This plane has a lot of sur­face area, and it will need two rolls of cov­er­ing.

The weight of that cov­er­ing will make a gi­ant dif­fer­ence in your plane’s per­for­mance. So keep it light! Bal­ance the model about 1/2 inch be­hind the main spar. This will make it some­what nose-heavy and docile on the con­trols. The bat­tery is mounted on the cen­ter of bal­ance and can be shifted for­ward or aft to al­ter flight per­for­mance.


Be­cause of its frame, the Bee Liner is not fussy about the mo­tors or the size and weight of the ra­dio equip­ment. But I al­ways fa­vor the light­est-weight equip­ment. If it will fit and there is enough power, it will fly. Keep in mind that your props need to be 7.5 inches or smaller. (Gear-driven mo­tors raise the thrust line and can use larger props.) For the best all-around fly­ing, I’d choose four small out­run­ners that are in­tended to fly a 3D plane of about 6 to 10 ounces.

To test the up­per limit, I used the Elec­triFly RimFire 400 brush­less out­run­ners (GPMG4560) with 7x4 props (smaller than these mo­tors nor­mally use). This was the max­i­mum power the plane could han­dle (it would have been over­pow­ered with only two of these mo­tors!). The heav­i­est bat­tery was a 3-cell 3350mAh pack. For base­line sim­plic­ity, I think some­thing like the Grand Wing Servo GWS 300H C direct-drive can mo­tors with their 5030 pro­pel­lers and a 2-cell LiPo pack would be about the least ex­pen­sive thing that would fly it.

Although I didn’t use them, coun­ter­ro­tat­ing pro­pel­lers could be an im­prove­ment. There would be no torque con­stantly try­ing to turn the plane. I’d ar­range them so that the prop tips move out­ward above the wing; that way, if any mo­tor fails, the un­even asym­met­ric thrust would be min­i­mized.


Fly­ing this plane is fun and ex­cit­ing. It’s a Bee, after all! The Lazy Bee se­ries of planes was meant to be particularly ver­sa­tile: docile yet ca­pa­ble of pro­vid­ing chal­leng­ing stunt fly­ing to an ex­pert pilot. The Bee Liner is no ex­cep­tion. Stalls are pre­dictable and gen­tle. The re­sponse to stick and throt­tle is quick and pow­er­ful. If you take your hands off the con­trols, the Bee Liner will quickly go to straight and level from any night­mare at­ti­tude. It can be ma­neu­vered in very tight spa­ces. Fly­ing at its slow­est speed, how­ever, does take a lit­tle ex­per­i­ment­ing with tech­nique.

De­signer Andy Clancy cre­ated the Lazy Bee model and all its vari­ants.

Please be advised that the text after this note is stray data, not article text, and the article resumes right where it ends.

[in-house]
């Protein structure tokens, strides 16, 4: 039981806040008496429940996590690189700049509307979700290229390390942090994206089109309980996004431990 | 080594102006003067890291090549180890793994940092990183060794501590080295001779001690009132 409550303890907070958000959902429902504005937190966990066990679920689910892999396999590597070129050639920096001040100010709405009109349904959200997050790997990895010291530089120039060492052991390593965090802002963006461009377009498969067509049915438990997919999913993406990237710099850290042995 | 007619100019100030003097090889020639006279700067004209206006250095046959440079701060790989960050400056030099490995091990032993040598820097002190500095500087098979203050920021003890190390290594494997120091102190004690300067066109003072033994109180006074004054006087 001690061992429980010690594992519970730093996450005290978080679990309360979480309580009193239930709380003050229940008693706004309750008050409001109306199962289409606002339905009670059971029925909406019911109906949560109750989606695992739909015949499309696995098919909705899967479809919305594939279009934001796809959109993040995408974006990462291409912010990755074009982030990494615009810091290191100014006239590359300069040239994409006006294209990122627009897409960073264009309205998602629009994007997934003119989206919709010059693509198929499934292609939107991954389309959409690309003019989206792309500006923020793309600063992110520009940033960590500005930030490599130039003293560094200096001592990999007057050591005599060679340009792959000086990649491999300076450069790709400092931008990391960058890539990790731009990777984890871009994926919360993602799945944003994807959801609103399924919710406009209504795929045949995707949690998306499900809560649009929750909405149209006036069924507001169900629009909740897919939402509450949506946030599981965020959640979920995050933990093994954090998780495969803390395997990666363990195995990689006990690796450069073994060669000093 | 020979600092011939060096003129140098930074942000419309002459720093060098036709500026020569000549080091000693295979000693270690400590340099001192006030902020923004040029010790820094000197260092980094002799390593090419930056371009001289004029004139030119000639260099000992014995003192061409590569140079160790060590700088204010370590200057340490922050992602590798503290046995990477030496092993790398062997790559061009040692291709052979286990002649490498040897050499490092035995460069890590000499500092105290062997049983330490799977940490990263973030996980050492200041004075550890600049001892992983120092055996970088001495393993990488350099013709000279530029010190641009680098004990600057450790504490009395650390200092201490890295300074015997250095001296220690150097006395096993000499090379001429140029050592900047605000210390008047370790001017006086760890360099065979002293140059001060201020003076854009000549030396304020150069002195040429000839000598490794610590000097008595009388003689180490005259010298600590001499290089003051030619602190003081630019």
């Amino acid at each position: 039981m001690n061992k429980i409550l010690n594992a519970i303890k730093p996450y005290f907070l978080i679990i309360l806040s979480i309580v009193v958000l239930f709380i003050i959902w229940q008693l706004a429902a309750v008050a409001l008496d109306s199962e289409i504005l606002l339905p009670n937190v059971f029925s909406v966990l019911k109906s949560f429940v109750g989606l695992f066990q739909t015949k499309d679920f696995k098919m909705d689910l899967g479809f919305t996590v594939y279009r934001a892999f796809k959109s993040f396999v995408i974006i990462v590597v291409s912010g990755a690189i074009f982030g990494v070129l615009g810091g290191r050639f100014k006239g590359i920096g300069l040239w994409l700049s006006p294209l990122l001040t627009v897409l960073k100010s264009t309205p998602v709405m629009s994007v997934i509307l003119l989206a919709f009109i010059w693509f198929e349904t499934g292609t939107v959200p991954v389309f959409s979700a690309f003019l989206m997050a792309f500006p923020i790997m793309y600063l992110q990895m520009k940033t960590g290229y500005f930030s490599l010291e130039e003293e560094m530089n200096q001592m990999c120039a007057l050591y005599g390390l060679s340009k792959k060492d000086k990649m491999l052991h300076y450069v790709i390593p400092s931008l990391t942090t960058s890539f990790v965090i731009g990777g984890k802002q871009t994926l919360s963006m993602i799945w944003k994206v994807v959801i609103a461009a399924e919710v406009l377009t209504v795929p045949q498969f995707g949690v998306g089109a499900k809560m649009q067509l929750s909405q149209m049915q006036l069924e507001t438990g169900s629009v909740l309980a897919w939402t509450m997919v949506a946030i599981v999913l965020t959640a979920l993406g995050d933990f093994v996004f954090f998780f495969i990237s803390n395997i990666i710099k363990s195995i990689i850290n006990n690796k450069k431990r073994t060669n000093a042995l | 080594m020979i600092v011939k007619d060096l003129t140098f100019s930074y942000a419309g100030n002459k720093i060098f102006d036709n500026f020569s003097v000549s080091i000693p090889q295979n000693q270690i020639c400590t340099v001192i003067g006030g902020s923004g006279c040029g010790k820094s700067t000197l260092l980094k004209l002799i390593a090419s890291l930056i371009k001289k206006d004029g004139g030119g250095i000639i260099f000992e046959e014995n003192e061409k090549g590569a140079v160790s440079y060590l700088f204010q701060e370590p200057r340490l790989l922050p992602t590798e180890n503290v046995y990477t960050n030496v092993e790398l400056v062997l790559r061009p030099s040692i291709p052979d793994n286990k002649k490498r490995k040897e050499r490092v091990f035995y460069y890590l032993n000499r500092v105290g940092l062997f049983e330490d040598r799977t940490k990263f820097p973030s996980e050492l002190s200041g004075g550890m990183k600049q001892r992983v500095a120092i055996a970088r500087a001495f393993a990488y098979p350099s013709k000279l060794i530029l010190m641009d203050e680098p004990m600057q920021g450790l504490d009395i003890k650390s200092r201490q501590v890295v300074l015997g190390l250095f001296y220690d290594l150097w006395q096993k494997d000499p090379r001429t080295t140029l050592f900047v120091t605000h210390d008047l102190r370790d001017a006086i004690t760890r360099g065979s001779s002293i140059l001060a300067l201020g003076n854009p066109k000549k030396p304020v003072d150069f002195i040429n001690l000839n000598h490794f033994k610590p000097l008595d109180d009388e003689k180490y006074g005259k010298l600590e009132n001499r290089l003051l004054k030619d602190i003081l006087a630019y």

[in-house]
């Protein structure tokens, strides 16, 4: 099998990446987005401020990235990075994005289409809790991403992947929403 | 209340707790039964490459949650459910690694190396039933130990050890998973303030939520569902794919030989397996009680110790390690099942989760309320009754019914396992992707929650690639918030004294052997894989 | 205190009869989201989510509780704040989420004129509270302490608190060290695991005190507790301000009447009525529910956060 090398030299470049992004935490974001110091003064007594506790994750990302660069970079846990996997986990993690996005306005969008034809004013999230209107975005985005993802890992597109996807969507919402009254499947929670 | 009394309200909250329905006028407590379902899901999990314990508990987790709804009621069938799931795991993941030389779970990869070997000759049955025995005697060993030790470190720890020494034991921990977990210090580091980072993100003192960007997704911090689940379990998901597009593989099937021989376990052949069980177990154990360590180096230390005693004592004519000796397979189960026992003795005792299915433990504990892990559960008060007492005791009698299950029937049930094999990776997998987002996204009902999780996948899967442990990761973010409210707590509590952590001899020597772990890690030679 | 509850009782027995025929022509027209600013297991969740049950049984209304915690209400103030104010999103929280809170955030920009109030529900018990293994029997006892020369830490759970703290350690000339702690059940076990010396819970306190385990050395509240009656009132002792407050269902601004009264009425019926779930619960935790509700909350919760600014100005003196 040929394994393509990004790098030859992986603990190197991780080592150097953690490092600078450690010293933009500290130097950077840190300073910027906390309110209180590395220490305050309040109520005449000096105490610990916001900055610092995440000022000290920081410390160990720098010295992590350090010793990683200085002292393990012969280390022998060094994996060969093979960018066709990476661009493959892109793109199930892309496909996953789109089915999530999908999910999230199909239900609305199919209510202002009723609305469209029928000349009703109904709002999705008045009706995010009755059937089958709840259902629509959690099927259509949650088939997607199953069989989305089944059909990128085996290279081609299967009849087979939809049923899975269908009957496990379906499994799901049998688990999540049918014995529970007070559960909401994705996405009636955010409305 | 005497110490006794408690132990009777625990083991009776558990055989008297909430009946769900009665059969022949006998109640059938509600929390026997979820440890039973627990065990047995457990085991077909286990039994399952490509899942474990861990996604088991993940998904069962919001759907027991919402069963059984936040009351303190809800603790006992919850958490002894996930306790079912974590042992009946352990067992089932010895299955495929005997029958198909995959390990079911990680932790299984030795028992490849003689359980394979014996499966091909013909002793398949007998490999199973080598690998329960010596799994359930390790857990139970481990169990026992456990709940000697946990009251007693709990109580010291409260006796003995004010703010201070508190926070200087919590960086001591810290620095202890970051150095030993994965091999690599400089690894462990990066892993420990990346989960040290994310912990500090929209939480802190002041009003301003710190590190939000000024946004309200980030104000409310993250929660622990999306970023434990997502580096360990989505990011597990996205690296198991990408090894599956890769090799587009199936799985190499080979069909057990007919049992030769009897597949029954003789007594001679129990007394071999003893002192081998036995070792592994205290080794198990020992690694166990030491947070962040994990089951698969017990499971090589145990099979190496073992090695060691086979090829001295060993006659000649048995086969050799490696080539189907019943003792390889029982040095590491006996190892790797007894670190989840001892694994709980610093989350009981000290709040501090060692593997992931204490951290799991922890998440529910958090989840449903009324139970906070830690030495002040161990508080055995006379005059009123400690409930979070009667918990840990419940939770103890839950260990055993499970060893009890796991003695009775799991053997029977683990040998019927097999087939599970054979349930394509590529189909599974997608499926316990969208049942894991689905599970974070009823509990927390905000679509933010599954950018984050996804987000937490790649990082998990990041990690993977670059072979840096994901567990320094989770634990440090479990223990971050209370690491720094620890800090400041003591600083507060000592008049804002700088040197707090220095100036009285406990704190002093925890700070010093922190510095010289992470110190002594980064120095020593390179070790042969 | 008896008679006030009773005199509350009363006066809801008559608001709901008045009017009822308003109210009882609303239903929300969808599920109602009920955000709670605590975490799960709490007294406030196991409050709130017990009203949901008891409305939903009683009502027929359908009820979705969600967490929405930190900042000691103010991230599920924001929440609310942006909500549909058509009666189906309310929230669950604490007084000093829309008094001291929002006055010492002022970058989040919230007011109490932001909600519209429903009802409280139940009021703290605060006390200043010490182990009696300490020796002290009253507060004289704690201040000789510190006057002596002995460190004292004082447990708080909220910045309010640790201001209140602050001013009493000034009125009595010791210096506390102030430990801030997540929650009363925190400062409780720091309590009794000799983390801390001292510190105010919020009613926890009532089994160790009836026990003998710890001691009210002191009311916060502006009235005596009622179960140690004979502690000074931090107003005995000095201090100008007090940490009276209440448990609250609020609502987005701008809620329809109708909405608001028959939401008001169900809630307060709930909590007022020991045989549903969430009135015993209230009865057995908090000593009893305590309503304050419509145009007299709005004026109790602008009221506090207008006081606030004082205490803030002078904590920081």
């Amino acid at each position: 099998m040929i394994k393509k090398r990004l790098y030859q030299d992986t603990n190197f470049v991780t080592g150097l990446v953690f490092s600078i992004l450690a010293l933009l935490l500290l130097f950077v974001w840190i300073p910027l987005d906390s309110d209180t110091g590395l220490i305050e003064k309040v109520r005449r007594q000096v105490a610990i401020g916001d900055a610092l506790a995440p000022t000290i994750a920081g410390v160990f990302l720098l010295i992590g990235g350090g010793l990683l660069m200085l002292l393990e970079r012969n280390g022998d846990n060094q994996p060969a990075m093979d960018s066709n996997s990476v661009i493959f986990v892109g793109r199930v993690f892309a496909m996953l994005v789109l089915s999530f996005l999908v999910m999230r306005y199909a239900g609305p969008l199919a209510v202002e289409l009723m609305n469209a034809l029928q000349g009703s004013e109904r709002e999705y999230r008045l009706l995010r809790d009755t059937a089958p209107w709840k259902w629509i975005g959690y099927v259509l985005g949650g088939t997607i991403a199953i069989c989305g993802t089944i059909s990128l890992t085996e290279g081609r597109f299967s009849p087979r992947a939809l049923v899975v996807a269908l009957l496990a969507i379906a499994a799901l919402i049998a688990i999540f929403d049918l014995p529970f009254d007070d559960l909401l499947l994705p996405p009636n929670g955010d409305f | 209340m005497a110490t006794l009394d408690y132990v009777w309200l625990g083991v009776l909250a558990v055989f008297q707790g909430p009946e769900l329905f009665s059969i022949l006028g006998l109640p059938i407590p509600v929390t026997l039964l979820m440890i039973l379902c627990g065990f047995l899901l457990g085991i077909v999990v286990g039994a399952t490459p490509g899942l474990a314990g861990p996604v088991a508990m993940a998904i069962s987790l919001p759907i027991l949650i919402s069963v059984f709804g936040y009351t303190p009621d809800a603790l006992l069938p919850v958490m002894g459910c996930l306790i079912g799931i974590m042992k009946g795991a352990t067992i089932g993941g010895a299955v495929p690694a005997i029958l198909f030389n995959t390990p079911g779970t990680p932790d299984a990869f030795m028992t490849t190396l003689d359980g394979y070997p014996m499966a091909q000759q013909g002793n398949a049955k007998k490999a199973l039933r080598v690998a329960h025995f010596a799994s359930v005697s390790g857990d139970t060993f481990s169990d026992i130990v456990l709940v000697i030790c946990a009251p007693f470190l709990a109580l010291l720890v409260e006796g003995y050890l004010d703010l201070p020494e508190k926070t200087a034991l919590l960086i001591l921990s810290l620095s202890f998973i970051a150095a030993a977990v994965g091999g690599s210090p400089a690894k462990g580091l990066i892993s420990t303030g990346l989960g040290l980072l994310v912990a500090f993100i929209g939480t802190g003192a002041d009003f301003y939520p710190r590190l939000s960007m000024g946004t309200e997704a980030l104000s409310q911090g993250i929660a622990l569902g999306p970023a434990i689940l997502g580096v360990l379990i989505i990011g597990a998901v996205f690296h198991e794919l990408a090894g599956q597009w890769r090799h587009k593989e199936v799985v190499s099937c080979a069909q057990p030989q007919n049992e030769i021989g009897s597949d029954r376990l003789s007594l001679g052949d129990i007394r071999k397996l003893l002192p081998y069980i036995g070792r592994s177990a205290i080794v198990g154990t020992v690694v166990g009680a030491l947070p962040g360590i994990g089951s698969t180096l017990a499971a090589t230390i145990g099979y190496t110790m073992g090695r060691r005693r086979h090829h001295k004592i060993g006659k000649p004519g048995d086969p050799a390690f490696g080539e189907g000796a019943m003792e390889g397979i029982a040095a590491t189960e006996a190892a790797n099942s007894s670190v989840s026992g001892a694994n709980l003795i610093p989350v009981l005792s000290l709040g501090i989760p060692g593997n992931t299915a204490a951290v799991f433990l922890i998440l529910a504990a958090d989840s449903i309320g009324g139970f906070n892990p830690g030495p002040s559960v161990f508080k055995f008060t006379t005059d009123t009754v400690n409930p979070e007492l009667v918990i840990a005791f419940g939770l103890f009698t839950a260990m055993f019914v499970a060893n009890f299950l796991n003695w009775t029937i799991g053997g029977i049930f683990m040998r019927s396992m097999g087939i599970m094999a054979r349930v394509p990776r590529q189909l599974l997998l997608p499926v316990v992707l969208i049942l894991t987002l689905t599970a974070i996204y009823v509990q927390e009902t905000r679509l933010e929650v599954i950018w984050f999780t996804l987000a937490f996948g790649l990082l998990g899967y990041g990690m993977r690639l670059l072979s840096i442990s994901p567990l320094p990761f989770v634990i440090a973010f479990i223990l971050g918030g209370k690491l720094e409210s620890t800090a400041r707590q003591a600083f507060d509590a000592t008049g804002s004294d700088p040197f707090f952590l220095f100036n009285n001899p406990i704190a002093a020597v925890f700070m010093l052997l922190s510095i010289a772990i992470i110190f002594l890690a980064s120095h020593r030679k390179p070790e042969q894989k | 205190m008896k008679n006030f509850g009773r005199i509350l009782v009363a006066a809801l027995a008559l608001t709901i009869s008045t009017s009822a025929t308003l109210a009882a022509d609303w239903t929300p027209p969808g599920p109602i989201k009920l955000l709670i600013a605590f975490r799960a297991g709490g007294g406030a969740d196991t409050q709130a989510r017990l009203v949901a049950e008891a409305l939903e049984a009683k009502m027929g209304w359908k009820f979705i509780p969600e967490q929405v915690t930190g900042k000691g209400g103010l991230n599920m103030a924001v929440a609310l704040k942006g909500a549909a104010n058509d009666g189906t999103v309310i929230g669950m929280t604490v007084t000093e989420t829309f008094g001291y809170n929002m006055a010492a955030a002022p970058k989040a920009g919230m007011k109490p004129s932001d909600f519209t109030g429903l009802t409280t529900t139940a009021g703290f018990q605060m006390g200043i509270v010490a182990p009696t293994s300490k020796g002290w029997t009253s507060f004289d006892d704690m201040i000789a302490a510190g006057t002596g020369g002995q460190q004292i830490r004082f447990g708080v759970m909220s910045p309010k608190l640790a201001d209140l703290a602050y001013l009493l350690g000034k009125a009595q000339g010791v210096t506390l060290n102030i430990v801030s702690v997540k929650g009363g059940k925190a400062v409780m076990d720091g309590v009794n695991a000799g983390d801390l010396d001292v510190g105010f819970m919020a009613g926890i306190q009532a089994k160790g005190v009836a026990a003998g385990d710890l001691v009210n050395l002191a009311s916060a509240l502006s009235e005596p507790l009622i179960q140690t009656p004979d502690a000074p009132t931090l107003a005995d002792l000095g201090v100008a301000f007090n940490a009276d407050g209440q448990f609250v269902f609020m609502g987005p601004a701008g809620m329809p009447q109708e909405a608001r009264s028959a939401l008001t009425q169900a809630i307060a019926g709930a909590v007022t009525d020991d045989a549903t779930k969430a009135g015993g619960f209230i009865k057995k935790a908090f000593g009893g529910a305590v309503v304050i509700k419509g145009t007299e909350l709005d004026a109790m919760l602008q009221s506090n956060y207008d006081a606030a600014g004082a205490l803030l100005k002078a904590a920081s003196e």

The fuse­lage starts by as­sem­bling the two fuse­lage sides. Make a left and a right side.

The wheels are mounted in the in­ner nacelles. This was done to re­duce drag and com­plex­ity.

Here, you see that the fuse­lage sides are par­al­lel to each other and easy to frame up.

Us­ing the cross­pieces, join the two sides so that the sides are prop­erly aligned.

The bot­tom sheet­ing forms the base of the wing fillets.

Sand and shape the nose block be­fore you in­stall the wind­shield frames. The bot­tom edges will need some bevel­ing to fit. Light­weight spack­ling fills the gaps.

Here are two nacelles: The big­ger one is the in­board na­celle, while the smaller one is the out­board one, which also will con­tain the aileron servo.

Note that the hor­i­zon­tal sta­bi­lizer is at­tached to the fuse­lage with the flat side up.

The mo­tor cowls are carved and sanded in place on the nacelles, then you hol­low them out. They are a lot of work, and the plane does still look good with­out them. The on­line ar­ti­cle shows some eas­ier cool-look­ing al­ter­na­tives.

The hor­i­zon­tal tail will be shape-sanded, then the two sur­faces are sep­a­rated. The front of the el­e­va­tor should be round. The air­foil will be mounted in­verted.

The four mo­tors don’t need to be all the same. It could work as a twin too.

Here, the fin and rud­der are in place on the tail of the fuse­lage.

No­tice the ver­ti­cal grain web­bing ap­plied to the wing spars and the holes in the ribs for the wiring to pass through. Don’t for­get about in­stalling pull strings be­fore you cover it.

Here, I am sep­a­rat­ing the aileron from the wing struc­ture be­fore cov­er­ing it.